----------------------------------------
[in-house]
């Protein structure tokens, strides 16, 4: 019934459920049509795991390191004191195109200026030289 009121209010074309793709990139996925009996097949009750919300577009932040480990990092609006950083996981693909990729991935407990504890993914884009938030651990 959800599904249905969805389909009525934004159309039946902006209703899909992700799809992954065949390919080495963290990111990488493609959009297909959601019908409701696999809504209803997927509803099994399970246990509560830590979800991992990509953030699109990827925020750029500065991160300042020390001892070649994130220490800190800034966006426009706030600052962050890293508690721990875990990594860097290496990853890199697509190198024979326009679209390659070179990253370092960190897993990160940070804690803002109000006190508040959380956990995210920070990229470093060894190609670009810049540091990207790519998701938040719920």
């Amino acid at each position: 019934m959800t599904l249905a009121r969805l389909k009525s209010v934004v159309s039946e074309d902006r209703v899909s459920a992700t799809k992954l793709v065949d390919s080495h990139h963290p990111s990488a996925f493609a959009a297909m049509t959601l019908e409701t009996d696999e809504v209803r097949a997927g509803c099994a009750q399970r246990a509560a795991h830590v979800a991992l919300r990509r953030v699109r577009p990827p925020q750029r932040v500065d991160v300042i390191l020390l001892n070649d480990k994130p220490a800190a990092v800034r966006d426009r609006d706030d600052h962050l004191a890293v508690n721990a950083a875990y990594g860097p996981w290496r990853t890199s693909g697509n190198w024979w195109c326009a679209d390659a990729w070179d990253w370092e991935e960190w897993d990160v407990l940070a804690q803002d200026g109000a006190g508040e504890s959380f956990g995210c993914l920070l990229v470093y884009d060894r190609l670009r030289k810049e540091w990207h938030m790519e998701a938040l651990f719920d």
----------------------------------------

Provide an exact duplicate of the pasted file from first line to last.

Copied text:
[in-house]
């Protein structure tokens, strides 16, 4: 019934459920049509795991390191004191195109200026030289 009121209010074309793709990139996925009996097949009750919300577009932040480990990092609006950083996981693909990729991935407990504890993914884009938030651990 959800599904249905969805389909009525934004159309039946902006209703899909992700799809992954065949390919080495963290990111990488493609959009297909959601019908409701696999809504209803997927509803099994399970246990509560830590979800991992990509953030699109990827925020750029500065991160300042020390001892070649994130220490800190800034966006426009706030600052962050890293508690721990875990990594860097290496990853890199697509190198024979326009679209390659070179990253370092960190897993990160940070804690803002109000006190508040959380956990995210920070990229470093060894190609670009810049540091990207790519998701938040719920």
């Amino acid at each position: 019934m959800t599904l249905a009121r969805l389909k009525s209010v934004v159309s039946e074309d902006r209703v899909s459920a992700t799809k992954l793709v065949d390919s080495h990139h963290p990111s990488a996925f493609a959009a297909m049509t959601l019908e409701t009996d696999e809504v209803r097949a997927g509803c099994a009750q399970r246990a509560a795991h830590v979800a991992l919300r990509r953030v699109r577009p990827p925020q750029r932040v500065d991160v300042i390191l020390l001892n070649d480990k994130p220490a800190a990092v800034r966006d426009r609006d706030d600052h962050l004191a890293v508690n721990a950083a875990y990594g860097p996981w290496r990853t890199s693909g697509n190198w024979w195109c326009a679209d390659a990729w070179d990253w370092e991935e960190w897993d990160v407990l940070a804690q803002d200026g109000a006190g508040e504890s959380f956990g995210c993914l920070l990229v470093y884009d060894r190609l670009r030289k810049e540091w990207h938030m790519e998701a938040l651990f719920d």